Captive breeding and massive aviary trade are two major reasons for its rapid population decline. Destruction of forest grounds leads to loss of roosting, feeding, and breeding sites.
It was in 1856 that French biologist Charles Lucien Bonaparte first described the Lear’s Macaw which exclusively inhabits restricted ranges in the Brazilian state of Bahia. This large parrot species is one of the two remaining blue macaws in the wild, with Hyacinth Macaw the other one. Its name is a tribute to the parrot-loving British poet Edward Lear.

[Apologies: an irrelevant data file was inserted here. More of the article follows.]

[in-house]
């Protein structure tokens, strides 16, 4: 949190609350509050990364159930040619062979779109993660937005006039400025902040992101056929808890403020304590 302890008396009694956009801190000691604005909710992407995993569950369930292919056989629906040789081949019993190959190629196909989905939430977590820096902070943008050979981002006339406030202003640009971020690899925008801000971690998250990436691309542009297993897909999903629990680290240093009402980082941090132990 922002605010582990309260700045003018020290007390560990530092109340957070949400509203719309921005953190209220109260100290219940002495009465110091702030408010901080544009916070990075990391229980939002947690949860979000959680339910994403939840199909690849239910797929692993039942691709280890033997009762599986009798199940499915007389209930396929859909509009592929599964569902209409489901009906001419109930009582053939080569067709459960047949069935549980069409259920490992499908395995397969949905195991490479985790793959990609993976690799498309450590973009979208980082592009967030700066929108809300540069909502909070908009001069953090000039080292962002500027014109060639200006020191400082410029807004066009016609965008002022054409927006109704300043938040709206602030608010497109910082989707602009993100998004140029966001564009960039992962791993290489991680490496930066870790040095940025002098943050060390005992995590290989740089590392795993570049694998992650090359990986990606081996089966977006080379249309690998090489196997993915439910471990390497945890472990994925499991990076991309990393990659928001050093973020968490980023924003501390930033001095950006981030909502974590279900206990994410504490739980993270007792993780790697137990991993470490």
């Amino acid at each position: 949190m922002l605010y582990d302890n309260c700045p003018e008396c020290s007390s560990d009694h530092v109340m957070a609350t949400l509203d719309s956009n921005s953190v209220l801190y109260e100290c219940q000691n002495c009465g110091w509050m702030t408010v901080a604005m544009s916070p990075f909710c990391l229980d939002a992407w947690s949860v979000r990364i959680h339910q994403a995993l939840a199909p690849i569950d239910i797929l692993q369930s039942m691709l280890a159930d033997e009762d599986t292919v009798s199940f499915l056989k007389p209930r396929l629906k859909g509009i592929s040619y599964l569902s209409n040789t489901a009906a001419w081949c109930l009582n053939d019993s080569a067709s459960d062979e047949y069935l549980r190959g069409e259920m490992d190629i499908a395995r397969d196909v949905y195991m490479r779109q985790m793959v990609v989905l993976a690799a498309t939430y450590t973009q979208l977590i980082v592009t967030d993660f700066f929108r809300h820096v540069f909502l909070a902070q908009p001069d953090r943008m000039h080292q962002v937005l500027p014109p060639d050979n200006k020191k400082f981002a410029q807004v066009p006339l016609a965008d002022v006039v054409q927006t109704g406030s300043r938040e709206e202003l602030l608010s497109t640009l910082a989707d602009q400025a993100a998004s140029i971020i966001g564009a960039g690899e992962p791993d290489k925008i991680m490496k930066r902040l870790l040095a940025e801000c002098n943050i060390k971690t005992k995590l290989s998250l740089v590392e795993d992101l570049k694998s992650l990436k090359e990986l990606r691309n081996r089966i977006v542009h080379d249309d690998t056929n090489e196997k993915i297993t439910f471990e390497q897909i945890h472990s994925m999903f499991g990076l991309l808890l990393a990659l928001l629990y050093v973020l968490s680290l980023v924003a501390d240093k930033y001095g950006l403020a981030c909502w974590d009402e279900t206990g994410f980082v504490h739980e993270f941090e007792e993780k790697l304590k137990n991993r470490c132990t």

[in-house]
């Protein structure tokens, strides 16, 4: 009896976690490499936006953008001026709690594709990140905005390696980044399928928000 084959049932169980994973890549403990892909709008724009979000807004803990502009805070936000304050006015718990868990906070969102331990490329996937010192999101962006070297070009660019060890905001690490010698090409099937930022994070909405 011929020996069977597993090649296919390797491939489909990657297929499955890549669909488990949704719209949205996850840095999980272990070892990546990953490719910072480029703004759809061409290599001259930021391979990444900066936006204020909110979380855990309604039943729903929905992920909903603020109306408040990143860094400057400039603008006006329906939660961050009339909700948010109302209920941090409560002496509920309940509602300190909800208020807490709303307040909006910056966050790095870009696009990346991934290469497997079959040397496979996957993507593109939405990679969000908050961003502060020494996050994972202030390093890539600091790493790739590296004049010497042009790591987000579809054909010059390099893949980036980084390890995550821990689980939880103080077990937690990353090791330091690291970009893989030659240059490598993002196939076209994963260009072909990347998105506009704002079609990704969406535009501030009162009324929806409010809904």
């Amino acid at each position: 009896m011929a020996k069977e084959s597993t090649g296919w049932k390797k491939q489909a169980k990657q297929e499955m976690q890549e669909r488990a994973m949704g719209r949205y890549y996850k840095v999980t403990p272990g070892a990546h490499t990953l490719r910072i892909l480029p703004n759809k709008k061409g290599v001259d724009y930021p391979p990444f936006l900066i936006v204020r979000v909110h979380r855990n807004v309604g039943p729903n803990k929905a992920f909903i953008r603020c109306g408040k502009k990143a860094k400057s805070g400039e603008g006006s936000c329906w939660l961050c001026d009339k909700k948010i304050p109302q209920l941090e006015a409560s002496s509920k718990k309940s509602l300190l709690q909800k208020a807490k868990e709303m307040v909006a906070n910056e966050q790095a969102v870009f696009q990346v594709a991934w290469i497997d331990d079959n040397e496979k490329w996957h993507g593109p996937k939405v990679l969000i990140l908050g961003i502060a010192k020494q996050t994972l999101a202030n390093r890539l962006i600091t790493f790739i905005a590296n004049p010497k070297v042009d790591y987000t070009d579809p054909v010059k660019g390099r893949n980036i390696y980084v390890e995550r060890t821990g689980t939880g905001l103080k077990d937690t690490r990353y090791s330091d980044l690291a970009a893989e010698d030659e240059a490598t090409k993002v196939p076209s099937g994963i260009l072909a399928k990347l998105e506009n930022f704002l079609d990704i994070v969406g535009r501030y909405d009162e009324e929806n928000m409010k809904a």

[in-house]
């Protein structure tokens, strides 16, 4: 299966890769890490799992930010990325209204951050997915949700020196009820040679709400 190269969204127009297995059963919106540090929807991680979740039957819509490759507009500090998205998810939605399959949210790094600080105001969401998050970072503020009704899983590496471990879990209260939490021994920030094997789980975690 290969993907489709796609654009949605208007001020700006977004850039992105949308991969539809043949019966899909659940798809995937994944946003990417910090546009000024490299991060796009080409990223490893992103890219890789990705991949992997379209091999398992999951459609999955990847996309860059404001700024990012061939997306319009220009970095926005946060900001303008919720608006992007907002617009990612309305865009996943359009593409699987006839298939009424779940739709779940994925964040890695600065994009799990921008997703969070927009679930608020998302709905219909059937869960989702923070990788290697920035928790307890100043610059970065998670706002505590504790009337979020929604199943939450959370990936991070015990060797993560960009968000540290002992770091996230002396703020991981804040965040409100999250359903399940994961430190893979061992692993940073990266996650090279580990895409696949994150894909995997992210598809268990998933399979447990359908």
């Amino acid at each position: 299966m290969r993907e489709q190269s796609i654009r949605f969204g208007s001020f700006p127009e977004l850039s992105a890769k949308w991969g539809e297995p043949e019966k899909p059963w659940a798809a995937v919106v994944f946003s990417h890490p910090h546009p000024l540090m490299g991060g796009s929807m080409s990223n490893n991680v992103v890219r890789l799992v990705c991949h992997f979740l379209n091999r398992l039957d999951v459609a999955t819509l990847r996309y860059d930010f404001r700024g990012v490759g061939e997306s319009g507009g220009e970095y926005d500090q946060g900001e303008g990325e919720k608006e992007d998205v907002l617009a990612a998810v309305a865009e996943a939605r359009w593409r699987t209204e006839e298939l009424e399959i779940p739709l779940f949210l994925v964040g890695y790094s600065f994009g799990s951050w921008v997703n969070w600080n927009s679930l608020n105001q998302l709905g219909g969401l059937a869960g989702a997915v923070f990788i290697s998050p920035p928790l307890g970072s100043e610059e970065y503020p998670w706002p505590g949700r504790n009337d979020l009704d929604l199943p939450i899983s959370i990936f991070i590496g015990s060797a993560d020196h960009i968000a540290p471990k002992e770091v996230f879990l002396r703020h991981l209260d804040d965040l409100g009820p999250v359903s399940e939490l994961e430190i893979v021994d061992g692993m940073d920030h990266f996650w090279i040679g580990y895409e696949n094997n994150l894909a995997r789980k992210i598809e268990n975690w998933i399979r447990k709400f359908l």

Also known as the Indigo Macaw, it can grow up to 75 cm and 950 g in length and weight, respectively. It is predominantly blue in colour although its head has a paler hue. It has black beak, grey feet, and orange-yellow eye rings.
Before it forages or builds its nest, a group of males ‘scouts’ the area to warn against potential predators. Its signature call can be heard in long distances and it can fly up to 35 miles per hour to escape attackers. It feeds mainly on licuri palm nuts although it also eats other seeds, flowers, and fruits.